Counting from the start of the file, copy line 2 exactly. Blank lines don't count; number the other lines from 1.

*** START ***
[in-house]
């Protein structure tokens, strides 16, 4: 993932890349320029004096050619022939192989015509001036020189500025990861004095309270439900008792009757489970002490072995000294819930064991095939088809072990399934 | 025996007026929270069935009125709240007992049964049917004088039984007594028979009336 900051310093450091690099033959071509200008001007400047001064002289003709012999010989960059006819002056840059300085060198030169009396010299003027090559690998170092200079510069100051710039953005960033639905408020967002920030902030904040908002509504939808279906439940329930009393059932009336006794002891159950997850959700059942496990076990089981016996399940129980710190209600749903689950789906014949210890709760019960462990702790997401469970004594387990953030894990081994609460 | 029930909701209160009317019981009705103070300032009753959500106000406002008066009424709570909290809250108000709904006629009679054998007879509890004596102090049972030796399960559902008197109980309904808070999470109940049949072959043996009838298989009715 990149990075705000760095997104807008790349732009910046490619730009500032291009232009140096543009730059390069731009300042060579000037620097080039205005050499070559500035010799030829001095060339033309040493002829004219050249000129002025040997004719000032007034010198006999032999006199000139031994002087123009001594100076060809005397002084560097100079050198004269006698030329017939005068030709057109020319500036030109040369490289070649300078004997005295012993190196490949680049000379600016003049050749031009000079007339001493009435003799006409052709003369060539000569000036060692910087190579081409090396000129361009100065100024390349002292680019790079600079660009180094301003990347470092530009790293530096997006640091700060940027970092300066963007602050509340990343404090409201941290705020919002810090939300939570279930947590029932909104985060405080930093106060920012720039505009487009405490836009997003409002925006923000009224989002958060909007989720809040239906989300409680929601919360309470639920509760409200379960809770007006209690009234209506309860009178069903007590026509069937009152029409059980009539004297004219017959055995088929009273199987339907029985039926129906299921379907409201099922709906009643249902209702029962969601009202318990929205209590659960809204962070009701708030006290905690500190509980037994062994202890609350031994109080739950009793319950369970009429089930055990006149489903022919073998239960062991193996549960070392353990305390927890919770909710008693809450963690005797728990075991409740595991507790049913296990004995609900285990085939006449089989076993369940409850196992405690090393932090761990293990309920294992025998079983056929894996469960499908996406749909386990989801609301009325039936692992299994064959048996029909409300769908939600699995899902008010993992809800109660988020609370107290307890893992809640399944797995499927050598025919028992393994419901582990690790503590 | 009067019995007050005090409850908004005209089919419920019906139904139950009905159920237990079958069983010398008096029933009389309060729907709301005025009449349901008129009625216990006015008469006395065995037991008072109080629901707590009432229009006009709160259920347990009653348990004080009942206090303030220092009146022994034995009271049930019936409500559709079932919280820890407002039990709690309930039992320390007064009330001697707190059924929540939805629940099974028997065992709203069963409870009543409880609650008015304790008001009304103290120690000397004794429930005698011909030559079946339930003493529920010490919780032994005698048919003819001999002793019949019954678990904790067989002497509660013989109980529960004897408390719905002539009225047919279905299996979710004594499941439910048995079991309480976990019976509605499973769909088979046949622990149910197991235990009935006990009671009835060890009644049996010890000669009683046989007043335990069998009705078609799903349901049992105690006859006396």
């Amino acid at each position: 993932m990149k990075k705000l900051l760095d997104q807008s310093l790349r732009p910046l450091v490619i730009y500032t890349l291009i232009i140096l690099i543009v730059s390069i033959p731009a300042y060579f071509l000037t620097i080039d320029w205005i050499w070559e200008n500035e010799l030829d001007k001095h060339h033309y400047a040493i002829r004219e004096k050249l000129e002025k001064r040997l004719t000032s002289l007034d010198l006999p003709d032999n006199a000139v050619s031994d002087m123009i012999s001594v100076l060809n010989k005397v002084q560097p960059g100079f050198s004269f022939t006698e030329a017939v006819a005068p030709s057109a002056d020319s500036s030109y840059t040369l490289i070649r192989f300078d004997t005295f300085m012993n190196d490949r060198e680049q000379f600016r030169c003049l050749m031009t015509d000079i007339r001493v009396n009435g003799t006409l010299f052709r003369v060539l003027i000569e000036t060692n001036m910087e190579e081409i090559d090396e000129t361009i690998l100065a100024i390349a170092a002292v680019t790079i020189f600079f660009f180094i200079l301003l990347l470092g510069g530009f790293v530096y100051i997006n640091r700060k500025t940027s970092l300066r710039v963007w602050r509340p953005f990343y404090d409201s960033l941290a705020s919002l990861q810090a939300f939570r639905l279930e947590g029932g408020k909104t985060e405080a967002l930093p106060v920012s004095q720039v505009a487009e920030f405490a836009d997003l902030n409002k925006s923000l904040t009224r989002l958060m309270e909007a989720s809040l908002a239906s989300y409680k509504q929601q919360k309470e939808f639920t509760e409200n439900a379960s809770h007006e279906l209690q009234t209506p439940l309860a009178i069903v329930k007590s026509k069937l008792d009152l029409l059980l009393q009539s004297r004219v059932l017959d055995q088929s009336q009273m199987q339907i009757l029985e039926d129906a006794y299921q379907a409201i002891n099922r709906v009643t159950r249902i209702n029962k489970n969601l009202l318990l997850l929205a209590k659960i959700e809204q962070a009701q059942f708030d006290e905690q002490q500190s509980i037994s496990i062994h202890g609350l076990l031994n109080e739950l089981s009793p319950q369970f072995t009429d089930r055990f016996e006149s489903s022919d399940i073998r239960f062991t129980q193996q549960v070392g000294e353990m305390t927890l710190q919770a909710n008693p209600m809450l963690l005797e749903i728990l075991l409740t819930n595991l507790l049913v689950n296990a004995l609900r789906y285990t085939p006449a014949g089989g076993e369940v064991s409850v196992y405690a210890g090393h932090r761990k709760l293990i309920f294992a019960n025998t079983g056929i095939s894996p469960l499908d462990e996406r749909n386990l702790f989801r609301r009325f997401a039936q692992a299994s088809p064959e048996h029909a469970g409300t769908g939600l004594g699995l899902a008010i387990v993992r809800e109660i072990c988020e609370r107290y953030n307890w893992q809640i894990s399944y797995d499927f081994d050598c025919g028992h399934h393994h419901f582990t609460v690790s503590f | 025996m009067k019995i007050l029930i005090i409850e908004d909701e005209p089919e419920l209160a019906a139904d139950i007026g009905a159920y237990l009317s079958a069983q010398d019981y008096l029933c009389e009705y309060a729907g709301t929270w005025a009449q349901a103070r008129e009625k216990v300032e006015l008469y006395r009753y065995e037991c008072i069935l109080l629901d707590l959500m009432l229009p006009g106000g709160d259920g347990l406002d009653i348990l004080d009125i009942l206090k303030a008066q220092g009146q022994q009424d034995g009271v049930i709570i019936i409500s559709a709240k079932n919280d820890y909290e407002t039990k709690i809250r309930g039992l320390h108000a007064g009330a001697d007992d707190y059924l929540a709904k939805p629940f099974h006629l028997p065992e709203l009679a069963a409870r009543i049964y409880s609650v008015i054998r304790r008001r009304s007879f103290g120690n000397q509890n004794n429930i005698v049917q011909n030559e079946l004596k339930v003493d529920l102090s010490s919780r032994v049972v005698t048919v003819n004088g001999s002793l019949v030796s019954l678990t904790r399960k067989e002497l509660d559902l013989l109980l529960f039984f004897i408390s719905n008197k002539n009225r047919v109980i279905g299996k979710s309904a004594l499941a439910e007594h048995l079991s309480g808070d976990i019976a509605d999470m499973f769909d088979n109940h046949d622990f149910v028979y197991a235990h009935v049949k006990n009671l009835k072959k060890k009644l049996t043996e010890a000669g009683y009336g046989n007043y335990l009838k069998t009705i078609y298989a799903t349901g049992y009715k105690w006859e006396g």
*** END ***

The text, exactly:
């Protein structure tokens, strides 16, 4: 993932890349320029004096050619022939192989015509001036020189500025990861004095309270439900008792009757489970002490072995000294819930064991095939088809072990399934 | 025996007026929270069935009125709240007992049964049917004088039984007594028979009336 900051310093450091690099033959071509200008001007400047001064002289003709012999010989960059006819002056840059300085060198030169009396010299003027090559690998170092200079510069100051710039953005960033639905408020967002920030902030904040908002509504939808279906439940329930009393059932009336006794002891159950997850959700059942496990076990089981016996399940129980710190209600749903689950789906014949210890709760019960462990702790997401469970004594387990953030894990081994609460 | 029930909701209160009317019981009705103070300032009753959500106000406002008066009424709570909290809250108000709904006629009679054998007879509890004596102090049972030796399960559902008197109980309904808070999470109940049949072959043996009838298989009715 990149990075705000760095997104807008790349732009910046490619730009500032291009232009140096543009730059390069731009300042060579000037620097080039205005050499070559500035010799030829001095060339033309040493002829004219050249000129002025040997004719000032007034010198006999032999006199000139031994002087123009001594100076060809005397002084560097100079050198004269006698030329017939005068030709057109020319500036030109040369490289070649300078004997005295012993190196490949680049000379600016003049050749031009000079007339001493009435003799006409052709003369060539000569000036060692910087190579081409090396000129361009100065100024390349002292680019790079600079660009180094301003990347470092530009790293530096997006640091700060940027970092300066963007602050509340990343404090409201941290705020919002810090939300939570279930947590029932909104985060405080930093106060920012720039505009487009405490836009997003409002925006923000009224989002958060909007989720809040239906989300409680929601919360309470639920509760409200379960809770007006209690009234209506309860009178069903007590026509069937009152029409059980009539004297004219017959055995088929009273199987339907029985039926129906299921379907409201099922709906009643249902209702029962969601009202318990929205209590659960809204962070009701708030006290905690500190509980037994062994202890609350031994109080739950009793319950369970009429089930055990006149489903022919073998239960062991193996549960070392353990305390927890919770909710008693809450963690005797728990075991409740595991507790049913296990004995609900285990085939006449089989076993369940409850196992405690090393932090761990293990309920294992025998079983056929894996469960499908996406749909386990989801609301009325039936692992299994064959048996029909409300769908939600699995899902008010993992809800109660988020609370107290307890893992809640399944797995499927050598025919028992393994419901582990690790503590 | 009067019995007050005090409850908004005209089919419920019906139904139950009905159920237990079958069983010398008096029933009389309060729907709301005025009449349901008129009625216990006015008469006395065995037991008072109080629901707590009432229009006009709160259920347990009653348990004080009942206090303030220092009146022994034995009271049930019936409500559709079932919280820890407002039990709690309930039992320390007064009330001697707190059924929540939805629940099974028997065992709203069963409870009543409880609650008015304790008001009304103290120690000397004794429930005698011909030559079946339930003493529920010490919780032994005698048919003819001999002793019949019954678990904790067989002497509660013989109980529960004897408390719905002539009225047919279905299996979710004594499941439910048995079991309480976990019976509605499973769909088979046949622990149910197991235990009935006990009671009835060890009644049996010890000669009683046989007043335990069998009705078609799903349901049992105690006859006396």